Threader Earring

A threader earring features a post with a long, thin chain attached to it that threads through the earlobe. There is usually a loop at the end of a chain to attach dangles. 

Ear Nut

An ear nut goes on the back of a post earring to hold the post in place. If purchasing the ear nut separately from the post, make sure you have the correct size that will fit snug on your post. 

Jump Rings

Jump rings are one of the most basic findings you’ll need in jewelry making. They can be purchased in just about any size and thickness, open or soldered closed. Use them to attach clasps to your designs, hang pendants, earring dangles, connect links, etc.

Open Jump Rings

An open jump ring is a round wire ring with a small open seam. Use two flat nose or chain nose pliers to carefully link together your pieces. 

Oval Jump Rings

Oval jump rings tend to be more secure than round open jump rings as it’s more difficult for the attached findings to slip out of the opening. 

Closed Jump Rings

Closed jump rings are identical to open jump rings but the seam has been soldered closed. Use them at the end of your design for hooking s-hooks, lobster claws, and spring rings into. 

Split Rings

Most commonly used for key chains, split rings are used when a more secure hold is needed for your jewelry designs. Use a split ring tool to hold part of the coil open while you slide the ring on to the connecting piece.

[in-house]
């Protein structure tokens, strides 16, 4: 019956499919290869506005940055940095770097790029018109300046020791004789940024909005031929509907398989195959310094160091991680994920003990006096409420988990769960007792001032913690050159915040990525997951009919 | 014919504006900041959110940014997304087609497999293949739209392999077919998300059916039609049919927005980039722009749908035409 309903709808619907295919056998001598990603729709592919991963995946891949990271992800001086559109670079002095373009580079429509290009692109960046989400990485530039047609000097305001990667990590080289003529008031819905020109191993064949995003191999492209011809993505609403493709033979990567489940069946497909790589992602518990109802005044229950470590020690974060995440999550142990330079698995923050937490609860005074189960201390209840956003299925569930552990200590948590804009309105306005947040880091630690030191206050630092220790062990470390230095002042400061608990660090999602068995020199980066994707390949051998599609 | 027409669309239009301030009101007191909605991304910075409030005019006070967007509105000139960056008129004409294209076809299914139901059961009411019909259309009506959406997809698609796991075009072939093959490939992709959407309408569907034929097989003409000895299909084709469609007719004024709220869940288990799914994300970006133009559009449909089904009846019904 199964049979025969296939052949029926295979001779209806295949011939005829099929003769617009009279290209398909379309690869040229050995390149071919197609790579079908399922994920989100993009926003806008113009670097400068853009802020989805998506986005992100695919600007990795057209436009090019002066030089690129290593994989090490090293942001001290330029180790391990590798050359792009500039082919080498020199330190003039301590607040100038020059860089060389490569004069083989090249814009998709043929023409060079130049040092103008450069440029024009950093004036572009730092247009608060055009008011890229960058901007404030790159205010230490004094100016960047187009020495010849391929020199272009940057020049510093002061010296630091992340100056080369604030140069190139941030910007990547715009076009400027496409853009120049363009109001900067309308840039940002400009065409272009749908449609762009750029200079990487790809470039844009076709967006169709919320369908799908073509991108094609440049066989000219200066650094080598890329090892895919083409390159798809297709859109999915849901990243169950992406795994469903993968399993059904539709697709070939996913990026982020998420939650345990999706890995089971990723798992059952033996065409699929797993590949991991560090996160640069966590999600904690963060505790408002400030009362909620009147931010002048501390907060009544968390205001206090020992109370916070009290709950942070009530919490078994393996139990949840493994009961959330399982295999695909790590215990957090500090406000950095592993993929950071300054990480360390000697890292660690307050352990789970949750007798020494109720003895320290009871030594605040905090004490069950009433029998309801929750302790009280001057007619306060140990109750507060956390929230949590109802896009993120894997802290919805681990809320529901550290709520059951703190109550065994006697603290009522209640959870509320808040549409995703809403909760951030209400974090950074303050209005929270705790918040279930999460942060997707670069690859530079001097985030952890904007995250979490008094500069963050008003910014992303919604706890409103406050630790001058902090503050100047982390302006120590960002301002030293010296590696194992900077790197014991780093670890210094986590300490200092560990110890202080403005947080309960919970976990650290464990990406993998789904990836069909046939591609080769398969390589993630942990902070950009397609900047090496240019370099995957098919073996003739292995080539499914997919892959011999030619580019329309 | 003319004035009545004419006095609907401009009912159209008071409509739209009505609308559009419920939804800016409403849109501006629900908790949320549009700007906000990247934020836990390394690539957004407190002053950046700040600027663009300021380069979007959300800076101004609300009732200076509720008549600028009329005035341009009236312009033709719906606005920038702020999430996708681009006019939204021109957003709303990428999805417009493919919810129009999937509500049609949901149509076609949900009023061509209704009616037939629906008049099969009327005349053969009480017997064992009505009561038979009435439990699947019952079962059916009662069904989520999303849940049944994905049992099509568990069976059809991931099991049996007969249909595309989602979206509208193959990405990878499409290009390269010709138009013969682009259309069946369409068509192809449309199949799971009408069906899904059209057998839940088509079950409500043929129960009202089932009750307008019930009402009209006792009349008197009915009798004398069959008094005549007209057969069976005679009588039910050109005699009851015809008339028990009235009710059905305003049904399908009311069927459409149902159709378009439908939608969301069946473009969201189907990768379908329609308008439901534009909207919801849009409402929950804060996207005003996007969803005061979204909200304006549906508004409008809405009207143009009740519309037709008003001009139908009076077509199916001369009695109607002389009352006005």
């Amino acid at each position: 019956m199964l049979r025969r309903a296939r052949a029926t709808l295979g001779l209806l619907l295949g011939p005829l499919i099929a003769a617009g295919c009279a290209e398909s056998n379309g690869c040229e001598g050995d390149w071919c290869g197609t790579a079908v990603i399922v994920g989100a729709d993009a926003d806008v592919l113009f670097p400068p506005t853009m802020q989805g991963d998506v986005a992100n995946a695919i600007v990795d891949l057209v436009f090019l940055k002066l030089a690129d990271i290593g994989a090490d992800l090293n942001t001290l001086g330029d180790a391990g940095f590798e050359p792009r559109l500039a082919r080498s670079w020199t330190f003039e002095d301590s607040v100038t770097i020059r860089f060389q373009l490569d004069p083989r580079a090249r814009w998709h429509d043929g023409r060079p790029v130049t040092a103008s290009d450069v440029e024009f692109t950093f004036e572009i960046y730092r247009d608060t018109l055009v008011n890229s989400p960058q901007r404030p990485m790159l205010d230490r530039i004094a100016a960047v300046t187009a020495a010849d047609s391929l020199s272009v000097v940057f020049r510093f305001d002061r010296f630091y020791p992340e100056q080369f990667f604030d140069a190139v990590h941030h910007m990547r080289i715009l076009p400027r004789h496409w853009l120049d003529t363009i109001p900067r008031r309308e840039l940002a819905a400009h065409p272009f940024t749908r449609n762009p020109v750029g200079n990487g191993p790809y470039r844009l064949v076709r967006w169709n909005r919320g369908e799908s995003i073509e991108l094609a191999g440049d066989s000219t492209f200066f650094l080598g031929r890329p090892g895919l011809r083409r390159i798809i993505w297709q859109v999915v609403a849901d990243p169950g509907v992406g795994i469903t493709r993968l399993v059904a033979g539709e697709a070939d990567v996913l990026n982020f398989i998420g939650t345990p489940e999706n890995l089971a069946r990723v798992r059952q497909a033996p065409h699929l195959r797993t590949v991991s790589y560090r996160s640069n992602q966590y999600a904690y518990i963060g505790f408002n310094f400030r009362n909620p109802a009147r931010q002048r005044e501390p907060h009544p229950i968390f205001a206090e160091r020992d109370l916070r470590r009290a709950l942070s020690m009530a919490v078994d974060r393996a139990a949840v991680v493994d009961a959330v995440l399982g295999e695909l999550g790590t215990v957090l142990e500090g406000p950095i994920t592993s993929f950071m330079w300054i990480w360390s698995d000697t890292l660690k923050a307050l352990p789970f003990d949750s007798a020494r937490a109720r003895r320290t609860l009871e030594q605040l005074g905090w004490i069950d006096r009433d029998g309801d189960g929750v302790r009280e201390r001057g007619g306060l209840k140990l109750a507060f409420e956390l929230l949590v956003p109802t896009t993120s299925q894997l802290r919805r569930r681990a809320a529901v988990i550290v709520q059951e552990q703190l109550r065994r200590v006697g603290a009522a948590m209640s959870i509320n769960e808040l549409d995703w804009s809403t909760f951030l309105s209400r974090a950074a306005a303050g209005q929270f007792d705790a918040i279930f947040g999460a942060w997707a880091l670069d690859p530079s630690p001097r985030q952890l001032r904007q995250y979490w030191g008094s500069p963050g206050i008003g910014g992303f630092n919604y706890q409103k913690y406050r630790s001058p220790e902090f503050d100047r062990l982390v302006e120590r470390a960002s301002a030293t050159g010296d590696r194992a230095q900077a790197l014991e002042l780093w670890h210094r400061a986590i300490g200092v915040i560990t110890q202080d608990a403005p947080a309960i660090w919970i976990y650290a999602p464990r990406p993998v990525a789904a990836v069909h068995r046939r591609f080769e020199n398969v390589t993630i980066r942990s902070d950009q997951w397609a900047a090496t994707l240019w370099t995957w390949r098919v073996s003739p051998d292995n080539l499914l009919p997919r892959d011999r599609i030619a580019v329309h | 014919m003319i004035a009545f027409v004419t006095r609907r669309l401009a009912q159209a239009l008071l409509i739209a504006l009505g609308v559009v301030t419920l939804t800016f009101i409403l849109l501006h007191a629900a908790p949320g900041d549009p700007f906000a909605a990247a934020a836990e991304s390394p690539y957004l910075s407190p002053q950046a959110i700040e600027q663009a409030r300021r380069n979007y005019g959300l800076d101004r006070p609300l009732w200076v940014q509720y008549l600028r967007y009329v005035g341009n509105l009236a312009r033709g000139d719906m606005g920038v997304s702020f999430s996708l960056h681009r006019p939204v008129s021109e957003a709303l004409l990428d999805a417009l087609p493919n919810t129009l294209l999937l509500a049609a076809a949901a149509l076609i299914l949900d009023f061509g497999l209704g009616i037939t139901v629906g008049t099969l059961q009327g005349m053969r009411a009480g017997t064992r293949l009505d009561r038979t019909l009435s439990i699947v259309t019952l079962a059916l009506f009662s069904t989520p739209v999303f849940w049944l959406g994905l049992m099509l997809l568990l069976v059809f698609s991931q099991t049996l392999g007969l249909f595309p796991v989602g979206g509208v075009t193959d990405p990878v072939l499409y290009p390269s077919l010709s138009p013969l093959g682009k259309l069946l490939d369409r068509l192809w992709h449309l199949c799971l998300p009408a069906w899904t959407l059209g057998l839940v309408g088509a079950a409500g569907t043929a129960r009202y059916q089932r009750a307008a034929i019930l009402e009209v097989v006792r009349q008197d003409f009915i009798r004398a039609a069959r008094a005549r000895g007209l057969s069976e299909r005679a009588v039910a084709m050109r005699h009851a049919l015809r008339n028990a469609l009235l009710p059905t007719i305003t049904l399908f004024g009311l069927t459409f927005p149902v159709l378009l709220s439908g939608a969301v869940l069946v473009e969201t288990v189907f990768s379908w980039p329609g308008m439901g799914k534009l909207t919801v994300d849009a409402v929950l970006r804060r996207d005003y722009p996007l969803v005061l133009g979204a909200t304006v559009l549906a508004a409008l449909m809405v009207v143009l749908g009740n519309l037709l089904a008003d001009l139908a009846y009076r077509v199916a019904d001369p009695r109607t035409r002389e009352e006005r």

Crimping/Finishing 

A professional finish to your jewelry designs is the key to making a durable and polished piece. 

Crimp Beads
A crimp bead is a rounded, pliable piece of metal that is made to be compressed on beading wire to hold beads in place. To flatten the crimp, gently squeeze it with chain nose pliers. 

Crimp Tubes
Crimp tubes tend to be more secure than crimp beads because you crimp them twice instead of one time with regular crimp beads. 1mm, 2mm, 3mm are the most common sizes. Use the Beadalon crimping tool to crimp 2mm crimp tubes on most projects.

Crimp Covers 

A crimp cover is a clamshell-like piece of metal that wraps around the crimp tube or bead after it has been crimped. Use flat nose pliers or the tip of your crimping tool to carefully close the cover until it looks like a round ball. 

Wire Guardians

After adding a crimp tube to the end of your design, add a wire guardian to cover the section of beading wire that loops through your clasp, then feed it back down through the crimp tube and crimp. The guardian protects the beading wire from rubbing on the clasp or jump ring and adds a polished look to your piece. 

Bead Tips 
Bead tips (or knot covers) are great for finishing silk thread or cording projects. String the bead tip onto the end of the thread and make a knot to secure it inside of the cup. Add a drop of glue to the knot and then close the cup with pliers, hiding the knot.

Glue in End Caps
Use an epoxy glue or E6000 to glue your cord ends into the cap. Make sure your cord fits snug inside the tube so there is plenty of surface area to hold the glue securely. 

Crimp End Caps

Also called a loop crimp, these findings are a crimp tube/jump ring hybrid. Insert your wire into the end and use your crimping tool to secure.

Memory Wire End Caps

Memory wire end caps add a more polished look to your memory wire designs. Use sandpaper to rough up the end of the memory wire, and then use a strong epoxy glue to insert the memory wire into the half-drilled hole on the cap.